If we could time travel five, 15, or 20 years into the future, what would we see? It doesn’t take a team of futurists to imagine a continuing evolution of intelligent, robotic, connected, digital, and social technology innovations persisting for decades to come.
Automated, smart, digitised, and autonomous are some of the design qualities likely to define the future tools we’ll see across society: business, manufacturing, retail, service, agriculture, military, healthcare, leisure, entertainment, domestic, and even sexbots. Surveillance, omniscience, and control are some key features of the coming waves of gadgetry that could put seemingly god-like powers into the hands of mere mortals.
But reality is not as mythical as we might imagine. While exciting images of the high-tech future captivate us, it is essential to stay grounded about the future. What is less readily conjectured among most future predictions is a depiction of the way that disruptive technologies may actually affect daily life in the future, once they become normalised and somewhat taken for granted.
How can, and should, we retain humanity in the face of disruptive technology? This article explores the various ways that robotic and connected devices might disrupt the future of day-to-day life for the better. In my view, envisioning the possible products of the future means envisioning the people who would use them – not as fictitious characters, but as real people with similar problems, dilemmas, emotions, relationships, and challenges to those we have today.
Understanding and seeing hypothetical future customers and employees as people experiencing some of the same universal human dramas that we do today, the future feels a little more relatable. Below are 20 possible connected and robotic devices that might impact our lives between today and 2040.
- Personal Drone Security – Small drones may fly around a person’s property, constantly monitoring and guarding against security threats like trespassers or burglars. Additionally, they would alert owners of their guests’ arrivals, and be able to confirm the guests’ identities through video and facial recognition software.
- Autonomous Cars – Self-owning independent taxis will earn fares for each ride, sharing revenue with those who manufacture, service, and refuel them. The cars would work in self-managing, self-insuring networks – covering each other in the event of increasingly rare incidents. As autonomous technology grows ever smarter, accidents will only tend to arise when human-driven vehicles are in collision with autonomous cars.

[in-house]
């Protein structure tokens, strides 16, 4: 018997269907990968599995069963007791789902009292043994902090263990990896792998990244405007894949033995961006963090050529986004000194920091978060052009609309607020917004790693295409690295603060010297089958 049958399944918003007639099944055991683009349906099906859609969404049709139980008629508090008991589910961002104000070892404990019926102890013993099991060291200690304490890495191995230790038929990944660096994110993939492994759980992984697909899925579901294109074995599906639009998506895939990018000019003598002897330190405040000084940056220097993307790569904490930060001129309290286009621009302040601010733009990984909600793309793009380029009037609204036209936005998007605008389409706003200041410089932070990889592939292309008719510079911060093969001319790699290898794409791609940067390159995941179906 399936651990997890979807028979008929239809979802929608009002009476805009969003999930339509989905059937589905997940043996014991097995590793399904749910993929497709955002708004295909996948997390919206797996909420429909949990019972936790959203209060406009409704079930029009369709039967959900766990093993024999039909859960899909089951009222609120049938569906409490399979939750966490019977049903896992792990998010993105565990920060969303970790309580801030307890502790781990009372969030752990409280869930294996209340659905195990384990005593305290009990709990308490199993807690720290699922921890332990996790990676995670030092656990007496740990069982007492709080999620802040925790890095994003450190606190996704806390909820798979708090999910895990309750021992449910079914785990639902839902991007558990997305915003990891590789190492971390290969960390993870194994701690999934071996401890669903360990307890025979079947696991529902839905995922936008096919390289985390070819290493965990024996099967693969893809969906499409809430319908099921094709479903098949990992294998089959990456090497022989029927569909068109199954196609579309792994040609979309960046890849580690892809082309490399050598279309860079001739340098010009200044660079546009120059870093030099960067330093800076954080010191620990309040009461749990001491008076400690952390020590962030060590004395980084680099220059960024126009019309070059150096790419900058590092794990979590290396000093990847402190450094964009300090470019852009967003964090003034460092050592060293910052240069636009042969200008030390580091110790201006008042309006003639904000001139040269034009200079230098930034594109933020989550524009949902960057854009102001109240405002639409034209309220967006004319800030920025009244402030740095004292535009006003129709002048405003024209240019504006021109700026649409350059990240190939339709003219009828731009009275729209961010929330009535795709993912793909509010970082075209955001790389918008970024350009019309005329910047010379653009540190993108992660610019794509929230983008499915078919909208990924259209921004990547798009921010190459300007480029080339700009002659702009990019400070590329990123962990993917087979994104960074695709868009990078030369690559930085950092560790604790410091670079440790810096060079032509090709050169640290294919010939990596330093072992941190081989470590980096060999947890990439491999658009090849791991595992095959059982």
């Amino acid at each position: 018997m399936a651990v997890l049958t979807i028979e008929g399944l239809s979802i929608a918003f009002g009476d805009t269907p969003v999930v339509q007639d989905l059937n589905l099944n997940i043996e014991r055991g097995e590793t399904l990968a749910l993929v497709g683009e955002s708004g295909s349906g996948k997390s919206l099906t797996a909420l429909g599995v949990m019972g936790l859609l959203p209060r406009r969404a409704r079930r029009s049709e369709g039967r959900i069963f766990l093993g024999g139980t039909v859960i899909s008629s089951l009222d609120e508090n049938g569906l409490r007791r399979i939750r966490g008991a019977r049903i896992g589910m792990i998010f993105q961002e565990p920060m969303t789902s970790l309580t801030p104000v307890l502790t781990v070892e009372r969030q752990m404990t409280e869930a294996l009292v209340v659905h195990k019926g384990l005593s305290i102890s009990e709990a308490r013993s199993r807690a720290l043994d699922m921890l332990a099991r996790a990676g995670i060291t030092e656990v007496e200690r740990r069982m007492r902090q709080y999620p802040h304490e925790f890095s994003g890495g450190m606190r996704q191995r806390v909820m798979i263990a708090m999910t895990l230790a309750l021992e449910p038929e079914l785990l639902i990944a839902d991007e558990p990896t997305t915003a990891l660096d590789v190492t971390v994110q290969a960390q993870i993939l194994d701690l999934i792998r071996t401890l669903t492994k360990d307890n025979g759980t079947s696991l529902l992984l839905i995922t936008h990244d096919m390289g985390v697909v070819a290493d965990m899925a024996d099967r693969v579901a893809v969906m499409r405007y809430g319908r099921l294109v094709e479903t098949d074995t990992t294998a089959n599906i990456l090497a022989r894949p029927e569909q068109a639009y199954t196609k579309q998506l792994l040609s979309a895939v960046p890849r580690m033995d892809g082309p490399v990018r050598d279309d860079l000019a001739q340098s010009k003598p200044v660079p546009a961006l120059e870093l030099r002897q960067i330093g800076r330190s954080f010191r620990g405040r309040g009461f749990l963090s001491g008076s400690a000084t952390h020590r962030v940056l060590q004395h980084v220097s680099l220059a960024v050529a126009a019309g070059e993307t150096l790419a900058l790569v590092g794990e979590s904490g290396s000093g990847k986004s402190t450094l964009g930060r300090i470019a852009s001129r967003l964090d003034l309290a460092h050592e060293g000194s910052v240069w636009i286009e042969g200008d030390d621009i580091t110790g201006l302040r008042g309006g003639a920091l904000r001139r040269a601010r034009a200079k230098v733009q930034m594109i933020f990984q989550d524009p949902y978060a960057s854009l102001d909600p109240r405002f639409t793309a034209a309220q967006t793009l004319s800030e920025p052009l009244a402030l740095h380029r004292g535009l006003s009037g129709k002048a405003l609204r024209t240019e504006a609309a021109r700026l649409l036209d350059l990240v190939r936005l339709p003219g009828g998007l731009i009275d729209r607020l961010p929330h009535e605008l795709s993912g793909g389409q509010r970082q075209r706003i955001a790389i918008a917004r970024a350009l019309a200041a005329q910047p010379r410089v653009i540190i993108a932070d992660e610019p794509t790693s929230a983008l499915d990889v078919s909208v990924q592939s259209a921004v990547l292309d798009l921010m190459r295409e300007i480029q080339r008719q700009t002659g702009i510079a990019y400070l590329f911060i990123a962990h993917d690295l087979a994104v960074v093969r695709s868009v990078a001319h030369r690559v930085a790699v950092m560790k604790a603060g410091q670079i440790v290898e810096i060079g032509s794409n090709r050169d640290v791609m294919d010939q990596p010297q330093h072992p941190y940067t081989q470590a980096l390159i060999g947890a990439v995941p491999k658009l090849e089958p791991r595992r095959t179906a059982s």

- Rescue Drones – Drones are already available that can target individuals in need of emergency assistance, and either airlift them to safety or provide them with vital life-saving equipment. These drones will become ever more sophisticated and capable, with the ability to undertake more complex search and rescue missions and perform a growing range of medical procedures on the spot.
- Autonomous Drones Monitoring and Repairing Infrastructure – Constant status monitoring via connected sensors and use of autonomous repair-bots may allow for continuous and pre-emptive upkeep of physical infrastructure. As soon as a sensor detects a pothole or crack in a bridge, the appropriately skilled fleet of autonomous maintenance drones and robots could be dispatched to repair the bridge before further damage can occur. A step on from pre-planned maintenance routines could be fully autonomous inspection drones. Equipped with AI enabled technology, they would observe and report back on the target infrastructure: power lines, railway lines, hyperloop evacuated tubes, tunnels, and bridges. Links to automated or manual repair and maintenance teams would provide information to enable timely deployment of the correct repair assets.
- Autonomous Drones for Crowd Control and Border Security – Autonomous drones with AI enabled behaviour recognition and infrared capabilities could patrol border areas and other sensitive security situations when there are risks to safety and the potential for social unrest. On identification of security breaches or potential anti-social behaviour, the appropriate human or automated resources could be mobilised and deployed to counter the risk.
- Digital Twins – After collecting massive amounts of data about a person through connected devices, robots would be able to replicate this person’s behaviour and responses. In fact, your digital twin could attend a meeting for you and comment on your behalf. You twin could also capture and summarize the entire conversation including analysis of the body language and micro-facial expressions of the other participants and then report back.
- Robo-Mummy – Continuous monitoring of health indicators would allow your devices to order what you need to prevent you getting sick. Your devices would try to nudge your decision making towards a healthier lifestyle and what’s best for you.
- “No Strings Attached” Sex – Future personal pleasure offerings could include customized multi-sensory virtual reality (VR) experiences coupled with sophisticated sex toys to enhance the range of multi-sensory sensations for the user. Over time the technology will advance such that the AI personality of your digital partners could be transferable between different sex robots and devices. Hence your settings will be up to date in whatever interface you would like to use.